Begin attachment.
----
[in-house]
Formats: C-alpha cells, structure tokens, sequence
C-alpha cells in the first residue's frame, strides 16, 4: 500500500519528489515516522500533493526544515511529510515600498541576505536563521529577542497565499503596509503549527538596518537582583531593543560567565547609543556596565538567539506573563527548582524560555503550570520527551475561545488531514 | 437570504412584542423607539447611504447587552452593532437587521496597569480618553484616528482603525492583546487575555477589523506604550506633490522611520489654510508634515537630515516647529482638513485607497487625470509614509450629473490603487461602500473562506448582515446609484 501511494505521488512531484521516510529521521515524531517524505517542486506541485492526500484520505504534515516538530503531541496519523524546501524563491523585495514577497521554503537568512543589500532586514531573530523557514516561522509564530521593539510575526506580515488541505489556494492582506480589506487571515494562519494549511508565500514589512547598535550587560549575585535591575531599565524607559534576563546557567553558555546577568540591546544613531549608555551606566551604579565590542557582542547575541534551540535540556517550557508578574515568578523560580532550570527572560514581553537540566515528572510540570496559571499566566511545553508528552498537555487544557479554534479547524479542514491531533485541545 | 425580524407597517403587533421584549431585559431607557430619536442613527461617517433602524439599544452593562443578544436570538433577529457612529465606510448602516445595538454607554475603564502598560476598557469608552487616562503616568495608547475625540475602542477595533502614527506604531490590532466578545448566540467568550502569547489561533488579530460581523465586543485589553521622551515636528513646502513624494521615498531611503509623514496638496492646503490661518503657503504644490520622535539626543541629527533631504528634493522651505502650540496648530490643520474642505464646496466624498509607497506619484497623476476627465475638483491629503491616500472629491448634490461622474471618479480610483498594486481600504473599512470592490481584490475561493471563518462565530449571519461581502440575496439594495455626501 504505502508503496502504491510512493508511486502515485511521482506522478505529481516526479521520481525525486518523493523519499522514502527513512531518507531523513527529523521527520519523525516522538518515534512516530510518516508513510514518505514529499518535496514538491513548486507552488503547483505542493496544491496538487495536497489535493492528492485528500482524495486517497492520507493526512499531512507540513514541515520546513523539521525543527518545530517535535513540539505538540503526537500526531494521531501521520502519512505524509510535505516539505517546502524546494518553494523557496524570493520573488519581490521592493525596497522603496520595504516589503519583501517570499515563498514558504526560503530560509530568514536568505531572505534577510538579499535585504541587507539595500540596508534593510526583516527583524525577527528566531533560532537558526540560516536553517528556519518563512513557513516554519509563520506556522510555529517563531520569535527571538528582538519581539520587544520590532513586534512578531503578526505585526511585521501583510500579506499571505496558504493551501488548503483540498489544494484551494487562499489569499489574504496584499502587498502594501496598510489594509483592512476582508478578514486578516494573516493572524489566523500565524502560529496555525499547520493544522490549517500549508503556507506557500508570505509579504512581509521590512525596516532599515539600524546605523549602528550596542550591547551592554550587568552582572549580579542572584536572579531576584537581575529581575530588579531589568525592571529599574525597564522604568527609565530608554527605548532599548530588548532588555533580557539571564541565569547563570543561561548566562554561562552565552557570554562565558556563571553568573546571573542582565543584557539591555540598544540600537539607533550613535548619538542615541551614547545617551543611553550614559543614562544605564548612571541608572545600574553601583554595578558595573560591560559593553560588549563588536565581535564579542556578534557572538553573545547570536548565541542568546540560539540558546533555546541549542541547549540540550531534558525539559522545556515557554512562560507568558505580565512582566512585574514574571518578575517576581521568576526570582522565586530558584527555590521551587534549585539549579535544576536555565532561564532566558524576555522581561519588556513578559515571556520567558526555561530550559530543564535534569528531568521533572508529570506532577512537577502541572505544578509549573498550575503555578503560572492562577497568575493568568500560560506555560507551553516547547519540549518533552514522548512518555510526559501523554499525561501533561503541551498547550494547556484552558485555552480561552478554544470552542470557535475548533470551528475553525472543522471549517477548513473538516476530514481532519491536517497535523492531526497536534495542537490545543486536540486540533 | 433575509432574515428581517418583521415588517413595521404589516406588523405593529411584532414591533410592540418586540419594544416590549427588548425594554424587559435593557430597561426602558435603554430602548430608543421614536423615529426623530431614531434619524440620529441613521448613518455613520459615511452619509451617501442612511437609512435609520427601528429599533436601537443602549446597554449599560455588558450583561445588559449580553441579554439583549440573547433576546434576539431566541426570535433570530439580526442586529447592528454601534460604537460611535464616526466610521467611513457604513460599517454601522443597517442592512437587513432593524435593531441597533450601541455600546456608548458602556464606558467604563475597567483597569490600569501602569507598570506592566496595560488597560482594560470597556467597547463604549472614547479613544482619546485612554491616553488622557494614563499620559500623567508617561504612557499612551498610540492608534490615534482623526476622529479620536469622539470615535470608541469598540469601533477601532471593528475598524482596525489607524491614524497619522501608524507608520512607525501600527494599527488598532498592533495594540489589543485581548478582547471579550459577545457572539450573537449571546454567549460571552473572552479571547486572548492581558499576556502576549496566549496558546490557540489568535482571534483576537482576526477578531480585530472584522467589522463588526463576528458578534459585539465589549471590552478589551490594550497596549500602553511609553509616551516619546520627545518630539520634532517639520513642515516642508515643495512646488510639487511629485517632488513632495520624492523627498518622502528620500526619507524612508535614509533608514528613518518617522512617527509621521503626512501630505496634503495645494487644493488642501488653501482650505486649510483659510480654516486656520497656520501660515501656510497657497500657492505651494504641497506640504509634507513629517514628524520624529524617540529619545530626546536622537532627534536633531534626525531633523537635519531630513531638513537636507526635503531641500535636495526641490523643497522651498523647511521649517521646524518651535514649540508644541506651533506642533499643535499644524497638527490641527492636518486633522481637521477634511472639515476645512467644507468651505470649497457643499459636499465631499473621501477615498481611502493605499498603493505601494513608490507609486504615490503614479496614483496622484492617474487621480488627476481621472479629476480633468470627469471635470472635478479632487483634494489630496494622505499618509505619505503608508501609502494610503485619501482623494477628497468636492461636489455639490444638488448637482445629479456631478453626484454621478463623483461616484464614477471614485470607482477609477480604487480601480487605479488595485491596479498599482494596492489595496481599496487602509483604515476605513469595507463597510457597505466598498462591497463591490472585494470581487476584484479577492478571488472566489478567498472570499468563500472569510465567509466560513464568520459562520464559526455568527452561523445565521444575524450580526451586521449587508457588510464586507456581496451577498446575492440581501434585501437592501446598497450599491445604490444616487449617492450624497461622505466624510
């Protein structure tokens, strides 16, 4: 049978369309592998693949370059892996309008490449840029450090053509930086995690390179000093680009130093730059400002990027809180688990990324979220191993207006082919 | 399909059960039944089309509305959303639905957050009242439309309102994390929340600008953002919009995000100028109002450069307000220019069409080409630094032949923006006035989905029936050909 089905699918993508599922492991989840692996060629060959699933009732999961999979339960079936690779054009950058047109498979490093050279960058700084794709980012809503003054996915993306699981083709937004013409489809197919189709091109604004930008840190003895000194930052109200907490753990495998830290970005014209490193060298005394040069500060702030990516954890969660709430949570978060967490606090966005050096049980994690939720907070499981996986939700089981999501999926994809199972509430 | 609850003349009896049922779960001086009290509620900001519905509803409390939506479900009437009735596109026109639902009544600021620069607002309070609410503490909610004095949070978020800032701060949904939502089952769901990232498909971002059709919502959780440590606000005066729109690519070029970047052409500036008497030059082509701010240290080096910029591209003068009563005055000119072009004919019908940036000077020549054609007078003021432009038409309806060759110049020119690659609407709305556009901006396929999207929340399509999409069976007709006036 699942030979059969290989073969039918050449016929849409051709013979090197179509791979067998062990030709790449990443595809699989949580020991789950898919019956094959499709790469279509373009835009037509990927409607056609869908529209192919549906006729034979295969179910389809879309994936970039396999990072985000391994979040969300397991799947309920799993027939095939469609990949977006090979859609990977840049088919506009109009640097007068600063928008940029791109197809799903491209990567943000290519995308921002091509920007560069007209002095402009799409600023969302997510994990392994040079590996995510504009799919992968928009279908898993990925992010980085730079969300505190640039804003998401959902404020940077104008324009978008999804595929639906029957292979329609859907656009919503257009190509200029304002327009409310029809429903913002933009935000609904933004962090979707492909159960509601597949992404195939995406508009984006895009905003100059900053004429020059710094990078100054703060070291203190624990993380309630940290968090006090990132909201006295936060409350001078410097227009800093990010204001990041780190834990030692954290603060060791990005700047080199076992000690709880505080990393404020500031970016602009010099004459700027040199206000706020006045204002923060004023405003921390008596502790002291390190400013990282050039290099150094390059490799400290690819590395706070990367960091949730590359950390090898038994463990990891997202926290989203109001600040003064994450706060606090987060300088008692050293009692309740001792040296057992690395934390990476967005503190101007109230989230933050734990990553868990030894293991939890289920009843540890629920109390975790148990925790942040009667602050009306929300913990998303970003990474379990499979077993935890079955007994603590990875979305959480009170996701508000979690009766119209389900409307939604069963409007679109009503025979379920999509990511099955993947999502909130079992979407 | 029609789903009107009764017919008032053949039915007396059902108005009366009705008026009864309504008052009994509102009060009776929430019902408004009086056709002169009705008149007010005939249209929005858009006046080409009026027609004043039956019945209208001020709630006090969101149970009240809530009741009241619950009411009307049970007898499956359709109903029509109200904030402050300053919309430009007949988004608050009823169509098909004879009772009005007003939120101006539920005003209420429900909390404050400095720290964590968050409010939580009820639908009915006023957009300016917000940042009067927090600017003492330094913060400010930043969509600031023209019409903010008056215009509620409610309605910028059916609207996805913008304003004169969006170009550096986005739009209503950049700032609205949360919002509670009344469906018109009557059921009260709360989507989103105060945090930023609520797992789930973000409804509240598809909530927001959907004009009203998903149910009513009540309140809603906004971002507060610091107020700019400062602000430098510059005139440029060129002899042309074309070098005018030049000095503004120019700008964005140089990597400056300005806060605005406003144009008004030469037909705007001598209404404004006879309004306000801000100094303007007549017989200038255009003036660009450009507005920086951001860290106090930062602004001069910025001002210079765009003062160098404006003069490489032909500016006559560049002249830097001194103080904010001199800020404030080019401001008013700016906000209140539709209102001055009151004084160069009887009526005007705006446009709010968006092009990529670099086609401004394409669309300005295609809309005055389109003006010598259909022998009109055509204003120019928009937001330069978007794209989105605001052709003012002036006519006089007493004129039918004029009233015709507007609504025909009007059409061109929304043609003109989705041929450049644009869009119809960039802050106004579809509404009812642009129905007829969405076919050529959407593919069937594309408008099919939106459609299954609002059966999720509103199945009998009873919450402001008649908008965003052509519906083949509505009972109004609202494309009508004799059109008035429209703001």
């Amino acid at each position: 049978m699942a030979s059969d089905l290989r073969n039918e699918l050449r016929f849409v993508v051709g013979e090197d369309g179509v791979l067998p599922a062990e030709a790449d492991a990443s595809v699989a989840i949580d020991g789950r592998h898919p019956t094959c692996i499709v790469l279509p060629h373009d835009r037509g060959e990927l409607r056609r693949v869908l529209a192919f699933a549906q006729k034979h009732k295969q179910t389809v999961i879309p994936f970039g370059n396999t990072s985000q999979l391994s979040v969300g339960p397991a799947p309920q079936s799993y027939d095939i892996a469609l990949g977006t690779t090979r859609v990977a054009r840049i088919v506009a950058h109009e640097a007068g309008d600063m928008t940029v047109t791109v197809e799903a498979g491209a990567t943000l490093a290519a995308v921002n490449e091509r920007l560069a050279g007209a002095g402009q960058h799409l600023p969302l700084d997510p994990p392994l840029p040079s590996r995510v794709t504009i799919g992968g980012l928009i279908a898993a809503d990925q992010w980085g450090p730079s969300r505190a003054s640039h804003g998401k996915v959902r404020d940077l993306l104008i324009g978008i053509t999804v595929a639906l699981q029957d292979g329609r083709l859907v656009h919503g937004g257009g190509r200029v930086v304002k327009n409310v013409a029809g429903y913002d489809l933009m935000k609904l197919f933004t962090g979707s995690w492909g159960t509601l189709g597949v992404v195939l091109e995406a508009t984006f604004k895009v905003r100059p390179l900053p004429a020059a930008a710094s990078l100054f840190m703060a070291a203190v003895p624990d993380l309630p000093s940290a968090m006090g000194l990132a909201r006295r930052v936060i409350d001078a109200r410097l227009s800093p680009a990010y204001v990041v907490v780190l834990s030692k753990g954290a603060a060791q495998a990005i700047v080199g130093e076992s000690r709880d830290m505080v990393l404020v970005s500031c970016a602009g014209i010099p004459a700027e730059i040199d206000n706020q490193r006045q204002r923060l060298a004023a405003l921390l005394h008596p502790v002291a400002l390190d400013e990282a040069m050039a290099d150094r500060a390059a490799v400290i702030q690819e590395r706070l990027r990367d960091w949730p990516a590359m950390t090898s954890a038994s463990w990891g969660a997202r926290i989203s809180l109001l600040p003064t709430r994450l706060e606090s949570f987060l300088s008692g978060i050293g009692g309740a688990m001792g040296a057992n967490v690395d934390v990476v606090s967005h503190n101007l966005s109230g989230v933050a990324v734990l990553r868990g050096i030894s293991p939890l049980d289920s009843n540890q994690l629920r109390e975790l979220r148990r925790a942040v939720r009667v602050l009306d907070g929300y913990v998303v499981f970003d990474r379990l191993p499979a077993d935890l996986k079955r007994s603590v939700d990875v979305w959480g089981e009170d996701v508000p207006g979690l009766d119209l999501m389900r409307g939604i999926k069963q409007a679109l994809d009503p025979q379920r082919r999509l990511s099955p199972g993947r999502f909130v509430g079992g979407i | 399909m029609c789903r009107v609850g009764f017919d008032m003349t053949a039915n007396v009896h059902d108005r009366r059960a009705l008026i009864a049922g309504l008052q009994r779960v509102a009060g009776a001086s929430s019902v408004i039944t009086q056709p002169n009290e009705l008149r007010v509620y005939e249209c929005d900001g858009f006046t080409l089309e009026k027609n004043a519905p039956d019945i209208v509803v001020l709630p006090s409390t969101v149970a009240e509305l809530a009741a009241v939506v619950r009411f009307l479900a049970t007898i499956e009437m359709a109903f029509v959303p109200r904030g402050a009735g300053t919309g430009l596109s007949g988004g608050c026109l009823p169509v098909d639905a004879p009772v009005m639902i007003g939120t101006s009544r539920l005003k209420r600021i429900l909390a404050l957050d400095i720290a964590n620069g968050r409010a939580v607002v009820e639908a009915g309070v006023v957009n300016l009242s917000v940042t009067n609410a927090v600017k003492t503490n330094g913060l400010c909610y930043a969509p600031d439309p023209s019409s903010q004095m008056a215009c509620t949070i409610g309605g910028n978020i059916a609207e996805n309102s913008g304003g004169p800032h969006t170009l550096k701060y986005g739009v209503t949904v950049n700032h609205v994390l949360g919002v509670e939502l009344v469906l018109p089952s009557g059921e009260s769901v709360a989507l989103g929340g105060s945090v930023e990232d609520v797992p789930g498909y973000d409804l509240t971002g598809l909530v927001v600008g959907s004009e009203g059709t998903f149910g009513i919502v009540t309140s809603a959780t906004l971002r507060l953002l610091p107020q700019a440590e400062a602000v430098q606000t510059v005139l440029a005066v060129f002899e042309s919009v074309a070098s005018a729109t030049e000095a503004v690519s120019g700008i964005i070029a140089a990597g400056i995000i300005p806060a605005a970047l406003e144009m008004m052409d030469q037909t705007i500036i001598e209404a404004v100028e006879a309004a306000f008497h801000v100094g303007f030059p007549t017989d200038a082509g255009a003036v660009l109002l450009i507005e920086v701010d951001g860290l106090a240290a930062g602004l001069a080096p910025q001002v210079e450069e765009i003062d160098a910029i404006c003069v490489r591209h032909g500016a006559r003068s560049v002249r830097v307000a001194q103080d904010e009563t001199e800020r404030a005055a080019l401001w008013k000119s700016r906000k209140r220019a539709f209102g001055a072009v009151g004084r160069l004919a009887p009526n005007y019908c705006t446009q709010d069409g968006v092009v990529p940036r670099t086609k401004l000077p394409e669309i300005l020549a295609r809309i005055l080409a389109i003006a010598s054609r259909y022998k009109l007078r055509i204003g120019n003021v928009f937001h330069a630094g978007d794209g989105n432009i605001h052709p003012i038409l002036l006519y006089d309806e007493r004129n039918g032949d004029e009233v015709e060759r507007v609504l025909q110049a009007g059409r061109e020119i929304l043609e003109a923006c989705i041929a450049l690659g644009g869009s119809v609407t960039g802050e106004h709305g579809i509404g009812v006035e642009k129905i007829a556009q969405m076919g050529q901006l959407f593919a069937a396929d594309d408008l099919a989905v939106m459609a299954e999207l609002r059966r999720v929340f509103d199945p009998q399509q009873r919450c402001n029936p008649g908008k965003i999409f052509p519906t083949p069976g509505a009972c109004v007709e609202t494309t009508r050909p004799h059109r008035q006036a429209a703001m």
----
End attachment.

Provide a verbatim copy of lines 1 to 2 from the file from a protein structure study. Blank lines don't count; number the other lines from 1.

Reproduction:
[in-house]
Formats: C-alpha cells, structure tokens, sequence